John Holmes, the UN's Under-Secretary-General for Humanitarian Affairs and Emergency Relief Coordinator, arrived in Myanmar on 18 May to boost efforts to speed up relief operations to millions of survivors of Cyclone Nargis.
“This visit further underscores the humanitarian community’s expressed concerns that not enough critically needed aid is reaching survivors,” Amanda Pitt, a spokeswoman for the UN Office for the Coordination of Humanitarian Affairs (OCHA), told IRIN on 18 May in Bangkok.
In addition to pressing for more access for UN workers in the relief effort, he is expected to meet with regional partners and members of the humanitarian community to assist the government in scaling up its relief activities.
His visit follows immense international criticism of Myanmar’s military-led government in its guarded response to the crisis and its refusal to allow large scale relief into the country.
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On 17 May, UK Prime Minister Gordon Brown condemned the Myanmar government for not allowing international aid to reach cyclone victims. One day earlier, Jean-Maurice Ripert, France's UN ambassador, warned that the Myanmar government’s refusal to allow international aid to be delivered to people in need “could lead to a true crime against humanity”.
Myanmar authorities have refused to allow entry to French and US aid ships, which are waiting off the coast with much needed relief items.
Over 100,000 feared dead
More than 100,000 people are now feared dead and up 2.5 million badly affected after the category four storm slammed into Myanmar’s low-lying Ayeyarwady delta and Yangon, the country’s largest city and former capital, on 2 and 3 May.
The official death toll now stands at 78,000, with 56,000 still missing.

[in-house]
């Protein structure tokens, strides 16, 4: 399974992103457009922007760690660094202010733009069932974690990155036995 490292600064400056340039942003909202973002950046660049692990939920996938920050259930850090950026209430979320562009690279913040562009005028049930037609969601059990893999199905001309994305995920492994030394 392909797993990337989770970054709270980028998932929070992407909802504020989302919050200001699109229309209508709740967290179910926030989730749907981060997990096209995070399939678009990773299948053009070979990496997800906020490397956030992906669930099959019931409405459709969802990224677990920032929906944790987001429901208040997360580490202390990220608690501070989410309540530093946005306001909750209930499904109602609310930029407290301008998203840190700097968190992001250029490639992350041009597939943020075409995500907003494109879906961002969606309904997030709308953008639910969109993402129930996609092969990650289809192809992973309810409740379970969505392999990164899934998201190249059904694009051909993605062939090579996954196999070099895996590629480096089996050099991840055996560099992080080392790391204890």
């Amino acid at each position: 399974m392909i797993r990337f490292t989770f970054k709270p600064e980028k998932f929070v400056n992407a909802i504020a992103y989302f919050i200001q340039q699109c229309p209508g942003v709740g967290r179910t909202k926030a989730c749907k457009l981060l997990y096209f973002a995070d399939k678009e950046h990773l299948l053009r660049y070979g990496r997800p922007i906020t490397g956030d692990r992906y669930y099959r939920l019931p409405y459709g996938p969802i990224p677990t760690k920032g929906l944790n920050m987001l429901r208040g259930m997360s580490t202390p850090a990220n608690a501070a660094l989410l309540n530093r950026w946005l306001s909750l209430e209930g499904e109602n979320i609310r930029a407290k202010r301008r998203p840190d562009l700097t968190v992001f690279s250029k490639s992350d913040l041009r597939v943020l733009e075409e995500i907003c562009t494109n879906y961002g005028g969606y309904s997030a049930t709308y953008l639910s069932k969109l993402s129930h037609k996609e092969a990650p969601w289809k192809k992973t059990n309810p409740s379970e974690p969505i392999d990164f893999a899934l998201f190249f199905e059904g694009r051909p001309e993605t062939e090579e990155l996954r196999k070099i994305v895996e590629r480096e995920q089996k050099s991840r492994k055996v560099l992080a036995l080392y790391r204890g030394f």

As of 16 May, 40 townships in Yangon Division and seven townships in the country’s southern Ayeyarwady Division remain on the government’s list of disaster areas.
Photo: International Federation
|Medical supplies are urgently needed as local stocks have been destroyed or depleted|
According to OCHA, there is an urgent need for food, shelter, medical supplies and water, with health experts warning of an outbreak of infectious disease among the affected populations.
But so far, aid agencies report reaching only around 20 to 30 percent of cyclone victims, leaving hundreds of thousands of people at risk of diseases such as dysentery due to a lack of clean water.
The World Health Organization reports that authorities have begun fogging - a technique used to spray insecticides - in temporary shelters to prevent and control the spread of vector-borne diseases such as malaria and dengue haemorrhagic fever.
However, sufficient stocks were in place for any potential diarrhoeal outbreak, the world health body maintained, with disease surveillance efforts now being intensified, particularly for diarrhoea, cholera, measles, dengue haemorrhagic fever and malaria.
Early estimates suggest that temporary settlements may now be sheltering over 550,000 people in Ayeyarwady and Yangon Divisions, with people moving from the most affected areas in search of basic necessities.